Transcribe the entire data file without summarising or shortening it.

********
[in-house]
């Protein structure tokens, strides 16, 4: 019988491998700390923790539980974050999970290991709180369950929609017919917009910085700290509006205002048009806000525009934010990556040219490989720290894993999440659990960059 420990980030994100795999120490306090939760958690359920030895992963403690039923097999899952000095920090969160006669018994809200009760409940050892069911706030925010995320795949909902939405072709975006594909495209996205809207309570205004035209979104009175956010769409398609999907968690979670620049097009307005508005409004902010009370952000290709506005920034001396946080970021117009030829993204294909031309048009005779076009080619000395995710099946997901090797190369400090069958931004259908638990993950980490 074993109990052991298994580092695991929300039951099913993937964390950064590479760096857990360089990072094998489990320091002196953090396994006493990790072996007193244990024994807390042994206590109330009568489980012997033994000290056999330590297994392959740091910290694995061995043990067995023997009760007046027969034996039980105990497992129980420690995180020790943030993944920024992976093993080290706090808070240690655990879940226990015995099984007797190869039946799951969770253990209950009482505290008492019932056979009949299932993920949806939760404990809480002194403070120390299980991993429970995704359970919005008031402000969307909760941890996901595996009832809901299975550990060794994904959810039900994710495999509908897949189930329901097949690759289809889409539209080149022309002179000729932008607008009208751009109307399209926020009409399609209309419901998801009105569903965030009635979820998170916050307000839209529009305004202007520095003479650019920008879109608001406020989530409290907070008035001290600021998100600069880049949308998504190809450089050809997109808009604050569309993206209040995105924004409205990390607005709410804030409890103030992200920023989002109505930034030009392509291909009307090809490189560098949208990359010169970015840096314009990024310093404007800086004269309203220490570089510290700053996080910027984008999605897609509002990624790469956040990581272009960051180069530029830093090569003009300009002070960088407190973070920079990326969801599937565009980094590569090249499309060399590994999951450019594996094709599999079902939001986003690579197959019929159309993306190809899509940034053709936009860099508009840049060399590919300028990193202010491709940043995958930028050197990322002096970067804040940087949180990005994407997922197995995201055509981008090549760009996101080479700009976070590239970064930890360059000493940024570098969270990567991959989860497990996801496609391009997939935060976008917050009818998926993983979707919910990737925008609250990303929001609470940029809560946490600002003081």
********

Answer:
[in-house]
């Protein structure tokens, strides 16, 4: 019988491998700390923790539980974050999970290991709180369950929609017919917009910085700290509006205002048009806000525009934010990556040219490989720290894993999440659990960059 420990980030994100795999120490306090939760958690359920030895992963403690039923097999899952000095920090969160006669018994809200009760409940050892069911706030925010995320795949909902939405072709975006594909495209996205809207309570205004035209979104009175956010769409398609999907968690979670620049097009307005508005409004902010009370952000290709506005920034001396946080970021117009030829993204294909031309048009005779076009080619000395995710099946997901090797190369400090069958931004259908638990993950980490 074993109990052991298994580092695991929300039951099913993937964390950064590479760096857990360089990072094998489990320091002196953090396994006493990790072996007193244990024994807390042994206590109330009568489980012997033994000290056999330590297994392959740091910290694995061995043990067995023997009760007046027969034996039980105990497992129980420690995180020790943030993944920024992976093993080290706090808070240690655990879940226990015995099984007797190869039946799951969770253990209950009482505290008492019932056979009949299932993920949806939760404990809480002194403070120390299980991993429970995704359970919005008031402000969307909760941890996901595996009832809901299975550990060794994904959810039900994710495999509908897949189930329901097949690759289809889409539209080149022309002179000729932008607008009208751009109307399209926020009409399609209309419901998801009105569903965030009635979820998170916050307000839209529009305004202007520095003479650019920008879109608001406020989530409290907070008035001290600021998100600069880049949308998504190809450089050809997109808009604050569309993206209040995105924004409205990390607005709410804030409890103030992200920023989002109505930034030009392509291909009307090809490189560098949208990359010169970015840096314009990024310093404007800086004269309203220490570089510290700053996080910027984008999605897609509002990624790469956040990581272009960051180069530029830093090569003009300009002070960088407190973070920079990326969801599937565009980094590569090249499309060399590994999951450019594996094709599999079902939001986003690579197959019929159309993306190809899509940034053709936009860099508009840049060399590919300028990193202010491709940043995958930028050197990322002096970067804040940087949180990005994407997922197995995201055509981008090549760009996101080479700009976070590239970064930890360059000493940024570098969270990567991959989860497990996801496609391009997939935060976008917050009818998926993983979707919910990737925008609250990303929001609470940029809560946490600002003081």